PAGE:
A third of Americans think that antibiotics can cure the flu, and a third also think that flu shots can give you the flu
Last week researchers announced the discovery of a new antibiotic, the first such discovery in about three decades. The new antibiotic will be a powerful new medical tool, as overuse of antibiotics in prior years created resistant bacterial strains that are increasingly invulnerable to standard antibiotics. Doctors have known for a long time that overprescribing antibiotics is a problem, but many still hand out antibiotics for viral infections.
YouGov's latest research shows a great deal of confusion regarding what antibiotics can or cannot do. The vast majority of Americans know that antibiotics are useful when you're dealing with bacterial infections (84%) and pneumonia (70%), and that they're not much use against aches and pains (73%) or common colds (66%). Americans are, however, more confused as to whether or not antibiotics can help with the flu and other viral infections. 41% say that viral infections can be cured with antibiotics, while 35% think that antibiotics can cure the flu, neither of which is true.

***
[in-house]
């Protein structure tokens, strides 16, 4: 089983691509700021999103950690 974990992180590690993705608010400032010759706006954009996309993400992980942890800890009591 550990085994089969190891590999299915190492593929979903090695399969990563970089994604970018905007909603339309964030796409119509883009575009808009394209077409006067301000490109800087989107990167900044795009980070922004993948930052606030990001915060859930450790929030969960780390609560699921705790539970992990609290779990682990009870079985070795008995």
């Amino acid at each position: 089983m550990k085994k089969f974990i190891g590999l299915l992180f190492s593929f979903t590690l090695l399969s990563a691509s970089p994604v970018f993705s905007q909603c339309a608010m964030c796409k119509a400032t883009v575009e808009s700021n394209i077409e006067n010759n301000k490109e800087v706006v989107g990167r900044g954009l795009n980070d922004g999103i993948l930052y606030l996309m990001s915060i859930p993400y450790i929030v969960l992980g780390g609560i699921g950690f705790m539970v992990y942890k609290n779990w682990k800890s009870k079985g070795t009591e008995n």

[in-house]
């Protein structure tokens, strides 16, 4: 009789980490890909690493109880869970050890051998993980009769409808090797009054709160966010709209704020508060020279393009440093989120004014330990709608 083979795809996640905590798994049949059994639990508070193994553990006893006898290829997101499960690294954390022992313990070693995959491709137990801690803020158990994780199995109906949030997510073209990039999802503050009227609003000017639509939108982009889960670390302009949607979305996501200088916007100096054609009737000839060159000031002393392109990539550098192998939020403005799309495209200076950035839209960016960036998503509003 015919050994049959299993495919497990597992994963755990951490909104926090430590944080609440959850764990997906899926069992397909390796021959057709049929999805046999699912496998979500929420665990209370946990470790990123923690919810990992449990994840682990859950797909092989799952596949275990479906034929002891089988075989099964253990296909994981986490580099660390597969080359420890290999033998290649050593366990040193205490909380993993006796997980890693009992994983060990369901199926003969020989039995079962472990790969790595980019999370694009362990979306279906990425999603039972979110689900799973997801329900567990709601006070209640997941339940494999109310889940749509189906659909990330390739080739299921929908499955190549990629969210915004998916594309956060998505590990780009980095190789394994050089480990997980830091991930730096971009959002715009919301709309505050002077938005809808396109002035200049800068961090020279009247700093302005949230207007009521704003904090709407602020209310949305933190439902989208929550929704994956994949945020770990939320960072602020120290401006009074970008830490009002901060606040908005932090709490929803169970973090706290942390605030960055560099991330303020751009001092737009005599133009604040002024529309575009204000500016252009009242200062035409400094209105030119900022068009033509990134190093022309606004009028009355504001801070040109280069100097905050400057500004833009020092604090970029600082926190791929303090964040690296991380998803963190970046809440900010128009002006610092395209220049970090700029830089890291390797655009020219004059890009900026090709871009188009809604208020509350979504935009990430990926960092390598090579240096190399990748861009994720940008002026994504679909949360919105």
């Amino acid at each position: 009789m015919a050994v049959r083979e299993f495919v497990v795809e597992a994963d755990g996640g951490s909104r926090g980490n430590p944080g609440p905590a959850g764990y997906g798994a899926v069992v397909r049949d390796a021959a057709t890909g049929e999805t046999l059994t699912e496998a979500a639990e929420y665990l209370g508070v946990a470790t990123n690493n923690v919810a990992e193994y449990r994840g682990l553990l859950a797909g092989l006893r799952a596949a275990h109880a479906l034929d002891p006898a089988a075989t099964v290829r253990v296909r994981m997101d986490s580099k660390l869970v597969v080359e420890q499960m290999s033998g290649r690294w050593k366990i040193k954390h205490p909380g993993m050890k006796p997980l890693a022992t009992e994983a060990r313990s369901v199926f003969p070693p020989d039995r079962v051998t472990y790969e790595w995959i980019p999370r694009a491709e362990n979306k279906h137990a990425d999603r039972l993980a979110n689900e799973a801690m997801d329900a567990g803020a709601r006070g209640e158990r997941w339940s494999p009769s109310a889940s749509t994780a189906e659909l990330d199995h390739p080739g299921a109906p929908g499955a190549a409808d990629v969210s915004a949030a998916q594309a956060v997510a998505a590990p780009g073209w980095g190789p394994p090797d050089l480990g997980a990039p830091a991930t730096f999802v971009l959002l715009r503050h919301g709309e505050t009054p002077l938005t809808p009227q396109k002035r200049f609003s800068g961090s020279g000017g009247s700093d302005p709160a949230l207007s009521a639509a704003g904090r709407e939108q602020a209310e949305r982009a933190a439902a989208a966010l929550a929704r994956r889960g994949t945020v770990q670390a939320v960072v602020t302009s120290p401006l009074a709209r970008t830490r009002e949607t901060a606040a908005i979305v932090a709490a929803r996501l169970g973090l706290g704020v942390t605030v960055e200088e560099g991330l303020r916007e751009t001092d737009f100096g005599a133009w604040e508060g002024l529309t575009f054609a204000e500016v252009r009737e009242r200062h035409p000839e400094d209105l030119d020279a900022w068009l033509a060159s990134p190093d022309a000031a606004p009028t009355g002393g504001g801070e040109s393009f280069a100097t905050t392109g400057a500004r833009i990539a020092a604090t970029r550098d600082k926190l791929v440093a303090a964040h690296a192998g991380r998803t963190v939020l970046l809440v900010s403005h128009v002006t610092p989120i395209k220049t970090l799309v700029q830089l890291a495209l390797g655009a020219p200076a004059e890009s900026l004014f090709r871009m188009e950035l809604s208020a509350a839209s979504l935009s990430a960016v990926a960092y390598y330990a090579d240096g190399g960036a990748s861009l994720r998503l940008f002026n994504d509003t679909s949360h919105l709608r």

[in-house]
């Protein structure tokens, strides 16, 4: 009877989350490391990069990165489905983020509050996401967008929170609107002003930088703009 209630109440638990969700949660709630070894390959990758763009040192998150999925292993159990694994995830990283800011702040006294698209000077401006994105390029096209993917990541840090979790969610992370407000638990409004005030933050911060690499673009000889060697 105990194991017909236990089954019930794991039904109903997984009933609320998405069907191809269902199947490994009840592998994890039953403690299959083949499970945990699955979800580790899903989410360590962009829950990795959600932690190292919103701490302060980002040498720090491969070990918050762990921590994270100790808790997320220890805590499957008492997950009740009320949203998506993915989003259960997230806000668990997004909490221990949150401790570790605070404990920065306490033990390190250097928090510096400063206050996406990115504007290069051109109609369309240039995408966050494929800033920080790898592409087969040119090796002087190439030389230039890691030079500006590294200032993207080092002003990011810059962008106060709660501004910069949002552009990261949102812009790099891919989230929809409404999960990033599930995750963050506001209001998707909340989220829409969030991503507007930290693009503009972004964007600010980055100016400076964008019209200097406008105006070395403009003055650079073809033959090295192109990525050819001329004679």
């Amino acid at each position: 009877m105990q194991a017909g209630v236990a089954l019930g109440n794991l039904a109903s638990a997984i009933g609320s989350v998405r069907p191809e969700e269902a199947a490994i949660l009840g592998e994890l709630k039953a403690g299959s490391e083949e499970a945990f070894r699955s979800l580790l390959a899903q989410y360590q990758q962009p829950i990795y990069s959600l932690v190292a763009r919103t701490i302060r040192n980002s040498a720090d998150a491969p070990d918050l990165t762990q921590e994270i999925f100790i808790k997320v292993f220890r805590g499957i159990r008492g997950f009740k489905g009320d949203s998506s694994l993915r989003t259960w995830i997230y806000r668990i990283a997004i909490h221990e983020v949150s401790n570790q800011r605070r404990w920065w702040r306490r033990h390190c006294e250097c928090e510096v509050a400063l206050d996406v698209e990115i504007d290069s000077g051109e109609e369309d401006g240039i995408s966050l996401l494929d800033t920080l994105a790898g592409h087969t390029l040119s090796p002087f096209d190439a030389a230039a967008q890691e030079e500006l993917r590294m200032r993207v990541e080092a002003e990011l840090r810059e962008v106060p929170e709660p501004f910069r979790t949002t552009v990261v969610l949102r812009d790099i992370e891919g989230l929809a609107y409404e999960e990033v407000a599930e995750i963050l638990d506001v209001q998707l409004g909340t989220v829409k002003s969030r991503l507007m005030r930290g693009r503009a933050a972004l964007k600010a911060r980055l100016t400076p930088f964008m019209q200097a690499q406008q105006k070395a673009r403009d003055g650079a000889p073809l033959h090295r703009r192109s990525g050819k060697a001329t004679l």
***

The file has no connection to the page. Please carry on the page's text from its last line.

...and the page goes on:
Younger Americans are the most likely to be misinformed about whether or not antibiotics are useful in fighting the flu. 48% of under-30s say that the flu can be cured with antibiotics, while 40% know that it cannot. A majority of all Americans over the age of 30 know that antibiotics cannot cure the flu. Overall, however, 35% of the American public believe that antibiotics can cure the flu.
One of the persistent myths about flu shots is that, if you get one, you run the risk of actually getting the flu from the vaccination. 44% of Americans know that this isn't true, but 38% think that it is. People who think that you can catch the flu from a flu shot are much less likely to have got a flu shot this year. Only 21% of people who think you can catch the flu from a shot got one this flu season, while 61% of people who know you cannot catch it got a shot.
Full poll results can be found here.